In a study conducted with 65 university athletes, there was a significant reduction of recovery time using NIR light found that “The average LED-mediated RTP (Return To Play) in the 65 subjects was significantly shorter at 9.6 days, compared with the mean anticipated RTP of 19.23 days” https://pubmed.ncbi.nlm.nih.gov/27141153/
Although it can be a little tricky to have controlled studies done on a specific injury at a given time, there are plenty of studies conducted on red light and muscle recovery and growth. This would lend itself to be in keeping with the idea that red light can help with healing pulled muscles as many of the mechanisms that can help muscles recover faster after a workout would be the same as healing a pulled muscle.
In one study scientists found that red light significantly decreased pain and prevented delayed onset muscle soreness in subjects trying a new type of exercise Effect of phototherapy on delayed onset muscle soreness - PubMed (nih.gov)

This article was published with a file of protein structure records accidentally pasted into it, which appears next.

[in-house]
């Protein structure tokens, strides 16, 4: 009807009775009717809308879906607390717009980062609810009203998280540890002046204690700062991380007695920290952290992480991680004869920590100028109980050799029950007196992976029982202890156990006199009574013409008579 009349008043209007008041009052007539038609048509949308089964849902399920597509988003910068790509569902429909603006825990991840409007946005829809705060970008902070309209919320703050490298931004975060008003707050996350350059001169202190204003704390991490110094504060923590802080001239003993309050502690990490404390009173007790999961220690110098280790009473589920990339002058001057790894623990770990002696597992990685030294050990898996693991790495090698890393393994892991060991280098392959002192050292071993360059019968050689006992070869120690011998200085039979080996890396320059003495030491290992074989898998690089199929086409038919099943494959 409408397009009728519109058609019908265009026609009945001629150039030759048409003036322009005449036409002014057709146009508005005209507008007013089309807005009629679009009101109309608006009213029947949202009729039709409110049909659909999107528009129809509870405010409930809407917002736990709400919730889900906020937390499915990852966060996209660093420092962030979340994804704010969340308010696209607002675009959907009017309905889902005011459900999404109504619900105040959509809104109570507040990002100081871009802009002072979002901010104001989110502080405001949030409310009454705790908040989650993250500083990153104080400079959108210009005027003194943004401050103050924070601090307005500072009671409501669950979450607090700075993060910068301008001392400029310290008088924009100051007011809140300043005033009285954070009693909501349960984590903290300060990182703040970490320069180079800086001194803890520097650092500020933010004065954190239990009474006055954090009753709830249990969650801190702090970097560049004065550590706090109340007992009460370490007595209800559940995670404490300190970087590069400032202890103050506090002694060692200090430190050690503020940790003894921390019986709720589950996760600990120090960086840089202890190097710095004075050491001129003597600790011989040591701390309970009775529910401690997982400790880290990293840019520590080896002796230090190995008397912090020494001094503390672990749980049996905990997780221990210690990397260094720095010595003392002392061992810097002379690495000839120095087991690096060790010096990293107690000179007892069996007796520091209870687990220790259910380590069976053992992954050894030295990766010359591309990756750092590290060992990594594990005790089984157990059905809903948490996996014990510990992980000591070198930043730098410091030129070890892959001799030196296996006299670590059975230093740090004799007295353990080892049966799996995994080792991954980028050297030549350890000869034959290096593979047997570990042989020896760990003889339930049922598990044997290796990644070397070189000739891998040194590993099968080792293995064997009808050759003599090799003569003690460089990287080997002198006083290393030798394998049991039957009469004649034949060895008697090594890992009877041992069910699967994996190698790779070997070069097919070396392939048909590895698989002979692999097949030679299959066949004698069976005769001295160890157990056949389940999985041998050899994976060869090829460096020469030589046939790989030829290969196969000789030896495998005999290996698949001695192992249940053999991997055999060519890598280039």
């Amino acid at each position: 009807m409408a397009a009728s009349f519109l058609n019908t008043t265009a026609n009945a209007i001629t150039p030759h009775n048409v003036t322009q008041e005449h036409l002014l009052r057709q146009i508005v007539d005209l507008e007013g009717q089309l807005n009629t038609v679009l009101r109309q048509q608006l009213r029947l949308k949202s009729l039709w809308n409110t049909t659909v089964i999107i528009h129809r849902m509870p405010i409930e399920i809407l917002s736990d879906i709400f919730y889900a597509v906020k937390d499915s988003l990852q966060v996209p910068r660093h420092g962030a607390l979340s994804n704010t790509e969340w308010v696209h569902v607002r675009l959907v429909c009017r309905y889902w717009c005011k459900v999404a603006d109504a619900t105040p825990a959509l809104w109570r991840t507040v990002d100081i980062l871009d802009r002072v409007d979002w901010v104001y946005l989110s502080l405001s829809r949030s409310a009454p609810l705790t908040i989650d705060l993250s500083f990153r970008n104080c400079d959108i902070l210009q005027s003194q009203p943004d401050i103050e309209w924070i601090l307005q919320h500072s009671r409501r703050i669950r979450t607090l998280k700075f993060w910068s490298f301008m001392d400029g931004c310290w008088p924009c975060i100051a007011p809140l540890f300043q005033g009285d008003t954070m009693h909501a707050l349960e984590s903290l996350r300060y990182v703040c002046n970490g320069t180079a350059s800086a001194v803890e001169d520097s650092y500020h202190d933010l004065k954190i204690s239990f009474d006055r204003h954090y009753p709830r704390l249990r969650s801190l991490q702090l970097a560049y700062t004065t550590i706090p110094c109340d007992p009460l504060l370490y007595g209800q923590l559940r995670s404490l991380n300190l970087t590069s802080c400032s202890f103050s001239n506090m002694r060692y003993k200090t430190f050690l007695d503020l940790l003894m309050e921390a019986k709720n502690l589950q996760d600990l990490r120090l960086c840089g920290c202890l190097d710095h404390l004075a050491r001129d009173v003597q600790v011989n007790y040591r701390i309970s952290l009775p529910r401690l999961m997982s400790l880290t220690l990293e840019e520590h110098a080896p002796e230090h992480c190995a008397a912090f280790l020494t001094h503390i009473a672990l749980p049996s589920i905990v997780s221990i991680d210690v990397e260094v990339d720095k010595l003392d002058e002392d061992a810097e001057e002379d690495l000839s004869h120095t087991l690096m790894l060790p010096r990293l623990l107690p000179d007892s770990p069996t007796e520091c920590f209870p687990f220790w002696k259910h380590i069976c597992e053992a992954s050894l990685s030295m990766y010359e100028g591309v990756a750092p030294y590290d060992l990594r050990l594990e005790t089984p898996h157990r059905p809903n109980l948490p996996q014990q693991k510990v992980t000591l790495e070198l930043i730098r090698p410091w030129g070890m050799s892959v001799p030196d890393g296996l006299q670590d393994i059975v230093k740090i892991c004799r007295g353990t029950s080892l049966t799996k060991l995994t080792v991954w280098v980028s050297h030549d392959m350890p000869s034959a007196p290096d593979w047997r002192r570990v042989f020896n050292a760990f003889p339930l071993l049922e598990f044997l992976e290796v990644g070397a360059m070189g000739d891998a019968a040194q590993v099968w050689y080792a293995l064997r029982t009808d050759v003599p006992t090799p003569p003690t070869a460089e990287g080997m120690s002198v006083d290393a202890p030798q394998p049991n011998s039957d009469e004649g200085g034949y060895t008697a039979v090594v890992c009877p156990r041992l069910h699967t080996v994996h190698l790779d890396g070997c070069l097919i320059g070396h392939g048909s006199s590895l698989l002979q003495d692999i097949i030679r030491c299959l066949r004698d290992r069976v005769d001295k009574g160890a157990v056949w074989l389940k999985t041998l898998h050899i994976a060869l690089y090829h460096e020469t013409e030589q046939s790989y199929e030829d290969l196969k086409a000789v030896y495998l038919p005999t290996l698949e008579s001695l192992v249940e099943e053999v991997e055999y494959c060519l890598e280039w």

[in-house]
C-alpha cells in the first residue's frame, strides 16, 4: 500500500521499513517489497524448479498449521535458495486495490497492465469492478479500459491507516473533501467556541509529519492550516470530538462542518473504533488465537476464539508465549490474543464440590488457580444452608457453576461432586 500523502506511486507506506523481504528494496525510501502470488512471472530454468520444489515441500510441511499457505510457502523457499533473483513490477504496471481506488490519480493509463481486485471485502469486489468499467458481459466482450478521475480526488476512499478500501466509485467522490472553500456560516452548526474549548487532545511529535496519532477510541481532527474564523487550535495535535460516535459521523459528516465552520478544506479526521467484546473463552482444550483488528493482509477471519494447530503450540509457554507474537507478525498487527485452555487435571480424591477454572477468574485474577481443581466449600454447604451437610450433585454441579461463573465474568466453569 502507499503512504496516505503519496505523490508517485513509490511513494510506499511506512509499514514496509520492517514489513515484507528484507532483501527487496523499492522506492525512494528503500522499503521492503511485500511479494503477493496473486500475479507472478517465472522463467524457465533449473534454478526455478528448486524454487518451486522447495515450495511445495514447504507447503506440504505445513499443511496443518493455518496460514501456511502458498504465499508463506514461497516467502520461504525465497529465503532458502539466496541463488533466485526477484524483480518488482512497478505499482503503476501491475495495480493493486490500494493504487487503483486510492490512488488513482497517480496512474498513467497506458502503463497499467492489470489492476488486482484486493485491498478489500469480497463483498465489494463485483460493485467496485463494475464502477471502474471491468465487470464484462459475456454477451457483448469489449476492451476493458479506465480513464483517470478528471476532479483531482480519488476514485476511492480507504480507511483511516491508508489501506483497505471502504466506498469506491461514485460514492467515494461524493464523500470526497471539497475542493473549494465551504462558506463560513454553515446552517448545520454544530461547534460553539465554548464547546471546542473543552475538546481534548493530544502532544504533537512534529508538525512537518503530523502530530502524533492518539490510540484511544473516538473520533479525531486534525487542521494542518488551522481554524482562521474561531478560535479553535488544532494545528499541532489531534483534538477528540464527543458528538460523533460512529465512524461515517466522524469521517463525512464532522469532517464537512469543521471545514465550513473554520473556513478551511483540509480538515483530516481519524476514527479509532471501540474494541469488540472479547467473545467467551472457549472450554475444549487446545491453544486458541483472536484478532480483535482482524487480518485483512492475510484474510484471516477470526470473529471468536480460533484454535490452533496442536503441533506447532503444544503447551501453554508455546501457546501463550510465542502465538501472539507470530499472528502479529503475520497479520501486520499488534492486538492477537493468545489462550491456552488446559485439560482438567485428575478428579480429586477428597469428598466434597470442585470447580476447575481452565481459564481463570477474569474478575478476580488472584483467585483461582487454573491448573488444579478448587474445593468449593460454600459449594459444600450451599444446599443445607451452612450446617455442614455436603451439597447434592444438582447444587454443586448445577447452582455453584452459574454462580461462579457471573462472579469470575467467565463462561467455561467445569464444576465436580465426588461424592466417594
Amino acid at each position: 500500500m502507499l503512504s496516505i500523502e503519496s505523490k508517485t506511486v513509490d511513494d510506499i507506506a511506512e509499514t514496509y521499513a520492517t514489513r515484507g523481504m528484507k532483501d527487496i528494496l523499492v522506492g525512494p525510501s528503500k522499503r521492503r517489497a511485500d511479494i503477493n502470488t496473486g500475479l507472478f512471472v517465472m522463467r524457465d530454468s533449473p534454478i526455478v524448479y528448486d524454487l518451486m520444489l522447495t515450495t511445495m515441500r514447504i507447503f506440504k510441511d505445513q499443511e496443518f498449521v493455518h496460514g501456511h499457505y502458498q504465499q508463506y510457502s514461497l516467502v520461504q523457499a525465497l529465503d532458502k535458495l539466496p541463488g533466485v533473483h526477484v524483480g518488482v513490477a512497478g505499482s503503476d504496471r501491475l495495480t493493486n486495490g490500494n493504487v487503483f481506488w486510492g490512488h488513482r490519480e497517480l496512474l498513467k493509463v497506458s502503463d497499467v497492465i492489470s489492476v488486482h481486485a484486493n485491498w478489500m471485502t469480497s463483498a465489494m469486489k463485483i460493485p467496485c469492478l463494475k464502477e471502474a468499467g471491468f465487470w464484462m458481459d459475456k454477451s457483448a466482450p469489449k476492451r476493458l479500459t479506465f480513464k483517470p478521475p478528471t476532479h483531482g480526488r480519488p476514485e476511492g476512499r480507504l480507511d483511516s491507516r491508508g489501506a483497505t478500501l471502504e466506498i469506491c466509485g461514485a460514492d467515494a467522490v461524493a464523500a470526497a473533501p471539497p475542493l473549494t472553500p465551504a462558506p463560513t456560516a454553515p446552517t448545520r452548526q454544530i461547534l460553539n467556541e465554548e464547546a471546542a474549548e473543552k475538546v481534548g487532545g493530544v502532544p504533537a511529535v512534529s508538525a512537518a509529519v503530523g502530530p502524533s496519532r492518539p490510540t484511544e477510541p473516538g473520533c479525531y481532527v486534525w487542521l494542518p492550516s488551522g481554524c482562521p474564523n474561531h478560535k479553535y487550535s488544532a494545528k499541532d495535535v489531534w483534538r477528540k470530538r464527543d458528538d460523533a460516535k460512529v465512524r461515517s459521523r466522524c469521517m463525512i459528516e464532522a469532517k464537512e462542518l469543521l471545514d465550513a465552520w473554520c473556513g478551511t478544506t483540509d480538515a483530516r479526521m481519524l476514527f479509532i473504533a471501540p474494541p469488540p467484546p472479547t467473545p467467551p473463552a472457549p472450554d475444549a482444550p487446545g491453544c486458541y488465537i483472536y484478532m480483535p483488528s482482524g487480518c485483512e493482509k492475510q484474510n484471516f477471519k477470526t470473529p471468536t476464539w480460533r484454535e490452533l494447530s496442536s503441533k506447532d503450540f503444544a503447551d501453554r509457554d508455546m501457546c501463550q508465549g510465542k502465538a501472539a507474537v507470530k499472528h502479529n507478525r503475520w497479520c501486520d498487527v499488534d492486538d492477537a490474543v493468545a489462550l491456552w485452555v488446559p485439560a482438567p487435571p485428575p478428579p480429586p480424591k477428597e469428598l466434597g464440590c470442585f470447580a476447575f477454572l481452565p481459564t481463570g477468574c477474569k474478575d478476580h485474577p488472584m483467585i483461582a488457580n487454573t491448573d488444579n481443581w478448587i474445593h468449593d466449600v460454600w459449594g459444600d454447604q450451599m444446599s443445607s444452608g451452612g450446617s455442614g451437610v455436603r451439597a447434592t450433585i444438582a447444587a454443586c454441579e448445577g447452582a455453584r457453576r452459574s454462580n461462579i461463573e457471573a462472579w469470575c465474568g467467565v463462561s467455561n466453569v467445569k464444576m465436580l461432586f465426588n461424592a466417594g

In another small but fascinating study using NIR with the subjects being a pair identical twin athletes; researchers concluded that “Light-emitting diode therapy can be useful to reduce muscle damage, pain, and atrophy, as well as to increase muscle mass, recovery, and athletic performance in rehabilitation programs and sports medicine.” https://www.ncbi.nlm.nih.gov/pmc/articles/PMC5026559/
As pulled muscles can range from a mild nuisance to a serious injury, red light therapy can certainly become a staple treatment in the toolbelt of anyone wishing to help prevent, heal and recover from this very common ailment.
For anyone wishing to explore the benefits of our red light therapy panels, offering targeted treatment for smaller areas or larger panels for larger muscle groups to whole body coverage; we invite you to check out the family of Rouge panels to find your perfect fit.